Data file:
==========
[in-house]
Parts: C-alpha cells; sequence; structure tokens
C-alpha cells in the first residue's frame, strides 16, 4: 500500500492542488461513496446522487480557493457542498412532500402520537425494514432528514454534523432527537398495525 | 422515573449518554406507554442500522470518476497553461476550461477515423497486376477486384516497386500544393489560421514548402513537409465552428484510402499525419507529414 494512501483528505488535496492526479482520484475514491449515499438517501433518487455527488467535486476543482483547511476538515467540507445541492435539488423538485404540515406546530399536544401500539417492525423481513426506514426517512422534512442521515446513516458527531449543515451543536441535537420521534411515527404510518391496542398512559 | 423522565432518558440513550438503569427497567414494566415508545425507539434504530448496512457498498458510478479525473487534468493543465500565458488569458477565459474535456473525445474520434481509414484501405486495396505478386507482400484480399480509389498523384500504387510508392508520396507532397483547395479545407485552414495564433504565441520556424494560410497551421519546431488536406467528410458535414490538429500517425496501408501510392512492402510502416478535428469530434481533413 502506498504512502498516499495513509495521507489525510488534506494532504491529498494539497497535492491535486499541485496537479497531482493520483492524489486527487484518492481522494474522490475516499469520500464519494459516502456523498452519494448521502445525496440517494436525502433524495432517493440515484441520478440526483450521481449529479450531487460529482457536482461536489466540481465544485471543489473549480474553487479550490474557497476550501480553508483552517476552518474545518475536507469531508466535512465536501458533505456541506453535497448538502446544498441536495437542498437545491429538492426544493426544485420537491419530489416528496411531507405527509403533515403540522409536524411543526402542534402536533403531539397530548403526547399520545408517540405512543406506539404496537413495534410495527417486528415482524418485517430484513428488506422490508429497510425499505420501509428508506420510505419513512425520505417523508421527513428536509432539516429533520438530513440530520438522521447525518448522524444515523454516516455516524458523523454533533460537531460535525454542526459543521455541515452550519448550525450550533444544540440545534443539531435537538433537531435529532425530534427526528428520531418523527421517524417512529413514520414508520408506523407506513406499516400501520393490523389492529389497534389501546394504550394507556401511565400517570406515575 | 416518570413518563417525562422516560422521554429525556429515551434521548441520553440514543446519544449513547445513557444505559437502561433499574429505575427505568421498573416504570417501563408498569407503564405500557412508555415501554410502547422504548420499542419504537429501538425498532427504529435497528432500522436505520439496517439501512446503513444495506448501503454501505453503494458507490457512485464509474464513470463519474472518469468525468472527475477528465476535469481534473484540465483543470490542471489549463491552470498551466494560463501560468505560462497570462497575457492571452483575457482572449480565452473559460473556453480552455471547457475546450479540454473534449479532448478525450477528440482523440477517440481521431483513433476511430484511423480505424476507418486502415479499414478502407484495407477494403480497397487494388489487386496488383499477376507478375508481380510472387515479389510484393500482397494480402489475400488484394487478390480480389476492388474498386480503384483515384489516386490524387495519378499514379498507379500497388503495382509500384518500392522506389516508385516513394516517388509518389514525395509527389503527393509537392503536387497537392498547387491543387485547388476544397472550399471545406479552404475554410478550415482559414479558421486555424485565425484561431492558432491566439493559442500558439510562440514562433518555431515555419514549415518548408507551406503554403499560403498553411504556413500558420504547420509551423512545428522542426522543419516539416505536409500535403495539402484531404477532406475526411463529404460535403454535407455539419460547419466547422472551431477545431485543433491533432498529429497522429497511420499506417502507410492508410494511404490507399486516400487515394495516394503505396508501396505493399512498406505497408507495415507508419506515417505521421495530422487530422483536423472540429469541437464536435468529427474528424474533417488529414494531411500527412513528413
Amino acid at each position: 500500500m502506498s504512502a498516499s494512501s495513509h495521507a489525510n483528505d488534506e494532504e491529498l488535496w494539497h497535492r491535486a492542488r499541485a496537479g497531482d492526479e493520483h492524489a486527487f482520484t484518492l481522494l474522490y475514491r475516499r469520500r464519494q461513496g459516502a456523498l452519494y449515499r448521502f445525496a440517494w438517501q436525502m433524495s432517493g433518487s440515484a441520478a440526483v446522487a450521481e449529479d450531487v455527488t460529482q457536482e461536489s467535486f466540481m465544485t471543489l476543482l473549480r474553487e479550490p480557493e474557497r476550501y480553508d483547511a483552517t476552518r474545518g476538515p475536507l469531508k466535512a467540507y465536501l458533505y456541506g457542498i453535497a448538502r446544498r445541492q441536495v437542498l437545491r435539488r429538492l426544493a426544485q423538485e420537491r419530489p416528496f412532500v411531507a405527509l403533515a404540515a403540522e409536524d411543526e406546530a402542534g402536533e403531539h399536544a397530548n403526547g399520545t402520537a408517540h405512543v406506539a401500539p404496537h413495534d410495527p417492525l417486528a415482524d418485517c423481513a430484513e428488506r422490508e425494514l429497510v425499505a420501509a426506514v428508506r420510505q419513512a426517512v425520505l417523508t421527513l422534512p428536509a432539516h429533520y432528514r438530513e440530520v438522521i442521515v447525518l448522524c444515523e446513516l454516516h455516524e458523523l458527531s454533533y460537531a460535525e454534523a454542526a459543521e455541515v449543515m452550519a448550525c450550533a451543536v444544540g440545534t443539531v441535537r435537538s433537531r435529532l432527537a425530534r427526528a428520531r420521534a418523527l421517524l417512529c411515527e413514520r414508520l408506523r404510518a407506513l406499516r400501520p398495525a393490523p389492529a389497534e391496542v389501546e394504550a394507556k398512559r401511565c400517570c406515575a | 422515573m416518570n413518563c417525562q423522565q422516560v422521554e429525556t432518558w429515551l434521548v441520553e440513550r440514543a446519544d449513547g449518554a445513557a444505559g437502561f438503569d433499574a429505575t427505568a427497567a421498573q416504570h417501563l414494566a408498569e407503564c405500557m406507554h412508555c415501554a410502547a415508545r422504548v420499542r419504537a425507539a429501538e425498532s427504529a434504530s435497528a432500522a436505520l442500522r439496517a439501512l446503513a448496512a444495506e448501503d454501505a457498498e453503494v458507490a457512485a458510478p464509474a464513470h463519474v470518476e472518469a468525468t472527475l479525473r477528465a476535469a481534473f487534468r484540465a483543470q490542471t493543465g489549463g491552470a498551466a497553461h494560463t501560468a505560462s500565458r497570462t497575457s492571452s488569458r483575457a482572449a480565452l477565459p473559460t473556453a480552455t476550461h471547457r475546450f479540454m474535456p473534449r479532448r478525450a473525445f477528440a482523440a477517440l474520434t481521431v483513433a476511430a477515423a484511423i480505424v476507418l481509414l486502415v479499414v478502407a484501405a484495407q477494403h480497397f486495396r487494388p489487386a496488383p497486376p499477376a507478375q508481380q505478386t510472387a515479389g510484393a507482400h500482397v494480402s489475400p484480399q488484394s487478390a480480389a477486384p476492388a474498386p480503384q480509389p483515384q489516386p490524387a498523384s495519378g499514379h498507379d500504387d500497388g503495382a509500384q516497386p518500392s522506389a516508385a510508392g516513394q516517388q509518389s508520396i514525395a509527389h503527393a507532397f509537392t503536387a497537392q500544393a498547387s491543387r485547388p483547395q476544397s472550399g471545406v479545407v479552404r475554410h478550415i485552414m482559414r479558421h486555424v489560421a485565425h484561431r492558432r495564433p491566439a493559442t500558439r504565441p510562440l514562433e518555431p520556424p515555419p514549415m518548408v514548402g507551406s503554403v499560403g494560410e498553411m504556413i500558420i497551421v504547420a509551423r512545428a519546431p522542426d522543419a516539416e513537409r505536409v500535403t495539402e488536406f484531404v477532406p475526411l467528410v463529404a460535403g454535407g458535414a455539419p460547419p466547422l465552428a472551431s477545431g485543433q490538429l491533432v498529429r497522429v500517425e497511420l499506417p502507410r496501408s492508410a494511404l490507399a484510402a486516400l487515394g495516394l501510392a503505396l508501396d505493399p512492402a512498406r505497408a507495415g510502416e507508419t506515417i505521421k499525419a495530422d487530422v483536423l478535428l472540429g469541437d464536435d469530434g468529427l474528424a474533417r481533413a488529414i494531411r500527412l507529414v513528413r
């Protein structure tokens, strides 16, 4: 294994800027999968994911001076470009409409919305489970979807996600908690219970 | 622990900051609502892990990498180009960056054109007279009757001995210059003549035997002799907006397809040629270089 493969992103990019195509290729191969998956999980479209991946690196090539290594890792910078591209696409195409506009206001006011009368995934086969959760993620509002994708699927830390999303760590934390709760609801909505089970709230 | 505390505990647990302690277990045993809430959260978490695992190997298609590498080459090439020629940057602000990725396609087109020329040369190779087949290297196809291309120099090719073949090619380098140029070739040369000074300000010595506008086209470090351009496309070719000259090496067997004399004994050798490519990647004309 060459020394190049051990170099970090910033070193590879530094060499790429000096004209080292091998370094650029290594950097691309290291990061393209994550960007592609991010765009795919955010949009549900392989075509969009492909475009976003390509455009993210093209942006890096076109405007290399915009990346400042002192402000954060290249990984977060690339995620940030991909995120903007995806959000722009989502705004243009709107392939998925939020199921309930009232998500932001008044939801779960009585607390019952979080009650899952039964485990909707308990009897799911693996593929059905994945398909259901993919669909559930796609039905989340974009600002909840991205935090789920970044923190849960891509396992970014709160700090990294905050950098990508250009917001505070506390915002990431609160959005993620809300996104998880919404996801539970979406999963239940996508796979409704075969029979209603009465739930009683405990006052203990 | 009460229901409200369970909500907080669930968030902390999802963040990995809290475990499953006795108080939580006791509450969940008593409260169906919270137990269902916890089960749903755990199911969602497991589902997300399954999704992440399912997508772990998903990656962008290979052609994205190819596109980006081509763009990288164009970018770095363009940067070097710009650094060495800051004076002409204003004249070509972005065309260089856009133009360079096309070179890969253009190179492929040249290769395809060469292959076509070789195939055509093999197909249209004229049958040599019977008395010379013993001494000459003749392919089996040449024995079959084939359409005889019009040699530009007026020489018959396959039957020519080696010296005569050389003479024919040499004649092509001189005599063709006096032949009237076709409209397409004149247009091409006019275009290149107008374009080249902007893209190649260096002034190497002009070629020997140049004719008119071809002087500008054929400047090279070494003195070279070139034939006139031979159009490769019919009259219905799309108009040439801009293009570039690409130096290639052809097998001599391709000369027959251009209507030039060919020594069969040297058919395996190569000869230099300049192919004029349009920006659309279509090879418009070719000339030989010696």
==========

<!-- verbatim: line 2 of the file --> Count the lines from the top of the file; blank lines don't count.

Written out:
Parts: C-alpha cells; sequence; structure tokens